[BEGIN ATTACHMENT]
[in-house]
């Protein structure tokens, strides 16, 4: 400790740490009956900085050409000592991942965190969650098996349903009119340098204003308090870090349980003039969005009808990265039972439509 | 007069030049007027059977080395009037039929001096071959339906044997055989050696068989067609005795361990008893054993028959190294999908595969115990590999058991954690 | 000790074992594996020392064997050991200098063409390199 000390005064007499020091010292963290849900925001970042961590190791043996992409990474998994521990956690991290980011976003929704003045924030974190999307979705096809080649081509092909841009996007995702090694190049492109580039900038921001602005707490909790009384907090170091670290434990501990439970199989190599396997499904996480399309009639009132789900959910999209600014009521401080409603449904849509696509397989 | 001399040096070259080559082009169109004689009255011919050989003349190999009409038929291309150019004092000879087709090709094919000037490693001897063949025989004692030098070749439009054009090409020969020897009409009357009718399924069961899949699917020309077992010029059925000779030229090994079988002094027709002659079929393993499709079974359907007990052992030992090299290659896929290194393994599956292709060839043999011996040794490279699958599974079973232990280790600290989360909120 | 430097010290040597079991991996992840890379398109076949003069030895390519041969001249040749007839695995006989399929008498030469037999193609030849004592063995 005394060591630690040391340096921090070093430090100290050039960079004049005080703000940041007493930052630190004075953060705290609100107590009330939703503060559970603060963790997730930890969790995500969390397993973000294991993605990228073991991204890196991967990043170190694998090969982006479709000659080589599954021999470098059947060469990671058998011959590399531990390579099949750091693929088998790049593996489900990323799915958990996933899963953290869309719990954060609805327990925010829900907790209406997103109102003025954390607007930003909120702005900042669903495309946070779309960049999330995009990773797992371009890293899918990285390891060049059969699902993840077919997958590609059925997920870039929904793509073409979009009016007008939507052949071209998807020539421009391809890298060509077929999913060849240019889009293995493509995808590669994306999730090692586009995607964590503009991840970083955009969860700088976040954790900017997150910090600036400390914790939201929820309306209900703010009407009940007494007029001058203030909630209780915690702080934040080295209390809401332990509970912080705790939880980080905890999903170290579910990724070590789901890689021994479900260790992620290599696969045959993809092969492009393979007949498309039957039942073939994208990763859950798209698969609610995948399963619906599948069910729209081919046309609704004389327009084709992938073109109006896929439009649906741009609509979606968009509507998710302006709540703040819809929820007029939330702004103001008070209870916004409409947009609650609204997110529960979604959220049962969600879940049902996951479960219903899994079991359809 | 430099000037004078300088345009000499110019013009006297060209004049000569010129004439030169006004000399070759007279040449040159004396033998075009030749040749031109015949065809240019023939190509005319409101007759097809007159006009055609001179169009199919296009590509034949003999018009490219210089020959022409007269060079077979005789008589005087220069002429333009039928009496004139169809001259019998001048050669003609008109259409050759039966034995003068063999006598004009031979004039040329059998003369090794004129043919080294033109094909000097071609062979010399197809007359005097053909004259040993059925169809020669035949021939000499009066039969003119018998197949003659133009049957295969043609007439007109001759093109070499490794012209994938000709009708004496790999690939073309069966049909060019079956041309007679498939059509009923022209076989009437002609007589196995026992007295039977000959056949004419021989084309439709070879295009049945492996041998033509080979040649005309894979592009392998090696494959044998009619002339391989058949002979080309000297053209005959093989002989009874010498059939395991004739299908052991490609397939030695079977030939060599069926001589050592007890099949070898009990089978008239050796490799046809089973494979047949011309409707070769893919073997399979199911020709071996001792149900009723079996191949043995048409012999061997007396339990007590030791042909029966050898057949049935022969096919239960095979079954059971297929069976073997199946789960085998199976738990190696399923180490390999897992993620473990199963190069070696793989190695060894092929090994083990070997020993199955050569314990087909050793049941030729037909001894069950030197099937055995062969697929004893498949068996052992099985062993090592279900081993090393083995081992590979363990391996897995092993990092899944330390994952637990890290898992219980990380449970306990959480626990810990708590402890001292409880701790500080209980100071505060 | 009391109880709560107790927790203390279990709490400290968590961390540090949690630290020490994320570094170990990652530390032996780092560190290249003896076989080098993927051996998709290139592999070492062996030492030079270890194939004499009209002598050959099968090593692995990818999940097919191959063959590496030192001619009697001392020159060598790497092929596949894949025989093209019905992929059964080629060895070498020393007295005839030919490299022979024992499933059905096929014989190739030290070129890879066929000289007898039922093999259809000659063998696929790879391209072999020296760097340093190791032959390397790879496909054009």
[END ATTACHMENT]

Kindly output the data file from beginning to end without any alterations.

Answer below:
[in-house]
């Protein structure tokens, strides 16, 4: 400790740490009956900085050409000592991942965190969650098996349903009119340098204003308090870090349980003039969005009808990265039972439509 | 007069030049007027059977080395009037039929001096071959339906044997055989050696068989067609005795361990008893054993028959190294999908595969115990590999058991954690 | 000790074992594996020392064997050991200098063409390199 000390005064007499020091010292963290849900925001970042961590190791043996992409990474998994521990956690991290980011976003929704003045924030974190999307979705096809080649081509092909841009996007995702090694190049492109580039900038921001602005707490909790009384907090170091670290434990501990439970199989190599396997499904996480399309009639009132789900959910999209600014009521401080409603449904849509696509397989 | 001399040096070259080559082009169109004689009255011919050989003349190999009409038929291309150019004092000879087709090709094919000037490693001897063949025989004692030098070749439009054009090409020969020897009409009357009718399924069961899949699917020309077992010029059925000779030229090994079988002094027709002659079929393993499709079974359907007990052992030992090299290659896929290194393994599956292709060839043999011996040794490279699958599974079973232990280790600290989360909120 | 430097010290040597079991991996992840890379398109076949003069030895390519041969001249040749007839695995006989399929008498030469037999193609030849004592063995 005394060591630690040391340096921090070093430090100290050039960079004049005080703000940041007493930052630190004075953060705290609100107590009330939703503060559970603060963790997730930890969790995500969390397993973000294991993605990228073991991204890196991967990043170190694998090969982006479709000659080589599954021999470098059947060469990671058998011959590399531990390579099949750091693929088998790049593996489900990323799915958990996933899963953290869309719990954060609805327990925010829900907790209406997103109102003025954390607007930003909120702005900042669903495309946070779309960049999330995009990773797992371009890293899918990285390891060049059969699902993840077919997958590609059925997920870039929904793509073409979009009016007008939507052949071209998807020539421009391809890298060509077929999913060849240019889009293995493509995808590669994306999730090692586009995607964590503009991840970083955009969860700088976040954790900017997150910090600036400390914790939201929820309306209900703010009407009940007494007029001058203030909630209780915690702080934040080295209390809401332990509970912080705790939880980080905890999903170290579910990724070590789901890689021994479900260790992620290599696969045959993809092969492009393979007949498309039957039942073939994208990763859950798209698969609610995948399963619906599948069910729209081919046309609704004389327009084709992938073109109006896929439009649906741009609509979606968009509507998710302006709540703040819809929820007029939330702004103001008070209870916004409409947009609650609204997110529960979604959220049962969600879940049902996951479960219903899994079991359809 | 430099000037004078300088345009000499110019013009006297060209004049000569010129004439030169006004000399070759007279040449040159004396033998075009030749040749031109015949065809240019023939190509005319409101007759097809007159006009055609001179169009199919296009590509034949003999018009490219210089020959022409007269060079077979005789008589005087220069002429333009039928009496004139169809001259019998001048050669003609008109259409050759039966034995003068063999006598004009031979004039040329059998003369090794004129043919080294033109094909000097071609062979010399197809007359005097053909004259040993059925169809020669035949021939000499009066039969003119018998197949003659133009049957295969043609007439007109001759093109070499490794012209994938000709009708004496790999690939073309069966049909060019079956041309007679498939059509009923022209076989009437002609007589196995026992007295039977000959056949004419021989084309439709070879295009049945492996041998033509080979040649005309894979592009392998090696494959044998009619002339391989058949002979080309000297053209005959093989002989009874010498059939395991004739299908052991490609397939030695079977030939060599069926001589050592007890099949070898009990089978008239050796490799046809089973494979047949011309409707070769893919073997399979199911020709071996001792149900009723079996191949043995048409012999061997007396339990007590030791042909029966050898057949049935022969096919239960095979079954059971297929069976073997199946789960085998199976738990190696399923180490390999897992993620473990199963190069070696793989190695060894092929090994083990070997020993199955050569314990087909050793049941030729037909001894069950030197099937055995062969697929004893498949068996052992099985062993090592279900081993090393083995081992590979363990391996897995092993990092899944330390994952637990890290898992219980990380449970306990959480626990810990708590402890001292409880701790500080209980100071505060 | 009391109880709560107790927790203390279990709490400290968590961390540090949690630290020490994320570094170990990652530390032996780092560190290249003896076989080098993927051996998709290139592999070492062996030492030079270890194939004499009209002598050959099968090593692995990818999940097919191959063959590496030192001619009697001392020159060598790497092929596949894949025989093209019905992929059964080629060895070498020393007295005839030919490299022979024992499933059905096929014989190739030290070129890879066929000289007898039922093999259809000659063998696929790879391209072999020296760097340093190791032959390397790879496909054009």